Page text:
Now, I'll admit I have a Lab who eats everything, so I've never really had to experience the frustation of a dog who tries to starve himself. However, the cairn terrier I had growing up would just randomly decide she wasn't hungry. One day she'd eat all of her kibble, the next she'd take a bite or two and that was that, then maybe she'd eat only half of her food for the next week. My parents never let us get upset about it. She ate what she ate and it was offered between 5 and 5:30 pm - whatever she didn't eat was just put away and fed the next day. She lived to be 16 years old and weighed exactly 12 lbs her entire adult life. She was still up to doing 5 mile hikes at the age of 12, so apparently she knew what she was doing when it came to eating.
Havana is slightly more discriminating than Cousteau. My dogs eat a raw diet and the first time I introduced lamb it sat in her dish for awhile. I gave her 15 minutes and whatever was still there was placed back in the fridge until the next meal. That evening she ate it all just fine. We went through the same thing with pork and again, one after one missed meal she decided the new food wasn't so evil. Organ meat is a different story. If organs aren't mixed in with her food, she won't eat them plain.
I repeated the "take up the dish until the next meal" routine with organ meat on top of her other food. Nope, she ate around the organs again. I've offered them to her on several different occasions and each time she looks into the bowl, looks at me, then eats everything she can without touching the organ blend. She just doesn't like them!
Now, I could get worried about this - after all, dogs are supposed to like organ meat. In fact, in a home prepared raw diet, organs are essential. I could spoon feed the organs to her, force feed them, saute them in olive oil and garlic, beg and cry, or find a way to hide the organs so she will eat them. I've elected to hide her organ meat. And if she doesn't eat it a time or two, she's not going to keel over and die. My meals aren't all perfectly balanced, but I do achieve a balanced diet over time. My feeding methods seem really harsh to some people, but it works for me and my dogs are all very healthy.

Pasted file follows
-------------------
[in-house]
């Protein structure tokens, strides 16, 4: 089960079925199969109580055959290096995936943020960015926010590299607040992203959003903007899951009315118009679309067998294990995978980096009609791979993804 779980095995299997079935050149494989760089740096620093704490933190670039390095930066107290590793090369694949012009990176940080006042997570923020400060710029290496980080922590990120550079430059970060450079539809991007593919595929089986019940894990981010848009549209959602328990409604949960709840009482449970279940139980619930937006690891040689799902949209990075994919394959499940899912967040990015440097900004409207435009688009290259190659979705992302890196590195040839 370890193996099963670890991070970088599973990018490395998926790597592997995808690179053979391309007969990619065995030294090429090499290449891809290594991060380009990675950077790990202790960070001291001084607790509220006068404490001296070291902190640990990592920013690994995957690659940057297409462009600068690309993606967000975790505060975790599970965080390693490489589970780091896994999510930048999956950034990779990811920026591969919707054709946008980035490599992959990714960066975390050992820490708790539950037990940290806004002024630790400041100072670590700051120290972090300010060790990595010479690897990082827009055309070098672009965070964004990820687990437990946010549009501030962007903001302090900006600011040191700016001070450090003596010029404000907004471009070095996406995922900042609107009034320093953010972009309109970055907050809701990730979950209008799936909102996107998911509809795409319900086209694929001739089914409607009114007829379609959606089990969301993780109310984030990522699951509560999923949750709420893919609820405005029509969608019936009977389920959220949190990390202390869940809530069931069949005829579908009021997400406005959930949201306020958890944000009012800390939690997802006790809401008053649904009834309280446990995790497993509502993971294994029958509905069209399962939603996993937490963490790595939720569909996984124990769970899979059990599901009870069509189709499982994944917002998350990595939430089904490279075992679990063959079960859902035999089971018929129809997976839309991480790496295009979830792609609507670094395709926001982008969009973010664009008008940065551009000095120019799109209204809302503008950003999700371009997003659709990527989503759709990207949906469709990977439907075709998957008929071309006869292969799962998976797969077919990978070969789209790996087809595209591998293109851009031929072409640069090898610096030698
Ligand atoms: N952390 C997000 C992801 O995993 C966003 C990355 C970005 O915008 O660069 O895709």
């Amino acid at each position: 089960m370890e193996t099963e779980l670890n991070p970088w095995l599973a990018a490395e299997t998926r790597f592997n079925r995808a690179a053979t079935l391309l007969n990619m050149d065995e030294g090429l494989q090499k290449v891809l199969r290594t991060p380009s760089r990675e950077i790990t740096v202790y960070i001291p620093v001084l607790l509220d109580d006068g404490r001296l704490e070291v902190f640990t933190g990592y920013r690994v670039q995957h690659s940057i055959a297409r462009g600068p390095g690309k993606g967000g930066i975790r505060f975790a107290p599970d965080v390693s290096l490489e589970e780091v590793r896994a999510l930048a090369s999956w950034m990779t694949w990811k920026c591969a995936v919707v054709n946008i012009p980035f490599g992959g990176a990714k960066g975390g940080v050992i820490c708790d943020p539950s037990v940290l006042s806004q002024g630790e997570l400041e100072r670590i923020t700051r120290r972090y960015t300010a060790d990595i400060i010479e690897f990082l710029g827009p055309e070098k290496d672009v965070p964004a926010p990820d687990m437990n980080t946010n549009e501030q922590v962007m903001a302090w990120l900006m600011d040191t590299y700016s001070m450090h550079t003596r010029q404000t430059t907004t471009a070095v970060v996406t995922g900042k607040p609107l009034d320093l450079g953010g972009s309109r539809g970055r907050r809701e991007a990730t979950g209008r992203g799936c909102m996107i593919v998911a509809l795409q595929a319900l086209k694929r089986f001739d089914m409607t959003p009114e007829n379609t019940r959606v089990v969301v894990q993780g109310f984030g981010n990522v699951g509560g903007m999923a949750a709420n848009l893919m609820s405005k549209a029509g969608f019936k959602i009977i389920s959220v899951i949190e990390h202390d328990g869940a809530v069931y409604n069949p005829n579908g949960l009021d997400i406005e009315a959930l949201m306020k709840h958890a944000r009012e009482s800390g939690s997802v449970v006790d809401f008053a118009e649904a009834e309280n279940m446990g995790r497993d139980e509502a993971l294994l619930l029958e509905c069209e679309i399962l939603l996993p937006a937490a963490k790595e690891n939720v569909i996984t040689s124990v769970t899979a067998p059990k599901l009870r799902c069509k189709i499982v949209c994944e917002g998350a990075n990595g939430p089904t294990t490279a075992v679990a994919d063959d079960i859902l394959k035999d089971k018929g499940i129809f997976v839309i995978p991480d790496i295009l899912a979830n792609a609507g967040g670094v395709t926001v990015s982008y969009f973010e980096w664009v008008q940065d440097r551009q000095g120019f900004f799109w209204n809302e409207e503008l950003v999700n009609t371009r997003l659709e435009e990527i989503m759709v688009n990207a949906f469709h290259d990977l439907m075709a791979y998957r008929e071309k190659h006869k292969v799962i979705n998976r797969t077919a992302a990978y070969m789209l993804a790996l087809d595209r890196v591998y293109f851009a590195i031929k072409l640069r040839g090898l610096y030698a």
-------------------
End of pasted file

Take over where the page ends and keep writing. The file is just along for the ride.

I employ the same basic philosophy for feeding BabyBug. Granted, her meat is cooked instead of raw, but overall, I'm not going to cater to her every dietary whim. For the most part, Bug's attitude toward food is the same as Cousteau's (the hazards of a baby's first solid "food" being Lab fur, I guess). Sometimes she just isn't hungry, or she is feeling picky. Thankfully a friend told me that toddlers can be like that sometimes so I knew not to worry too much the first time it happened.
What we do with Bug is pretty simple. Whatever is on her plate is what she's offered that meal. If she doesn't want it, she doesn't have to eat it, but I'm not going to keep offering her foods at that meal until she does eat. She can sit at the table with us and we'll offer her bites from time to time, but if she refuses, it's not a big deal. And when she says she's done, we let her be done regardless of how much she's eaten.
Generally speaking, Bug likes to try new foods, especially if Momma and Daddy are clearly enjoying it. (This is another way Bug and Cousteau are so much alike!) I always encourage her to eat one bite of everything on her plate and if she doesn't want it after that, then she doesn't have to eat it. This is different from my house growing up where the rule was "clean your plate or you don't get dessert", even if the meal was pot roast, mashed potatoes, and lima bean succotash - yech!!! But I was going to choke that down for the promise of a cookie afterwards. It's not my parents' fault - that's what children were expected to do back then - but I have just recently taken off 30 lbs and had to re-evaluate how I eat. I figured out a big part of my problem was the eating habits I learned as a child. So we never force Bug to clean her plate. And as a result, at her 18 month check up, the nurse looked over Bug's records and double checked her weight and said it was unusual for an 18 month old to gain weight from the 12 month check up. Bug's weight is perfect for her height, but even though she's *extremely* active, she eats enough to make up for the expended calories. The nurse was impressed. :)
I will add that I always have something I know she will eat on her plate. If we're trying something new with her - like pork chops - and I don't know how she'll feel about them, I will put a few pieces of pork on her plate, but be sure to have something like corn or cheese on her plate, too. That way if she truly doesn't like the pork but is hungry, she still has something she enjoys eating to fill her up. I also introduce a food several times. For months Bug would have nothing to do with chicken, but every time I made chicken I would place a bite on her plate and encourage her to eat it. She would refuse. Last month, after at least 10 refused chicken offerings, she ate the meat off of an entire chicken leg! She still isn't a big chicken eater, but whenever she takes a bite we let her know we're happy she's trying something new and leave it at that.
By taking a "she'll eat when she's hungry" approach for my dog and my baby, both of whom I know have no medical problems, meal times are a lot less stressful than they would be if I obsessed over what was and was not going into her mouth. It makes meal times much more fun for everyone.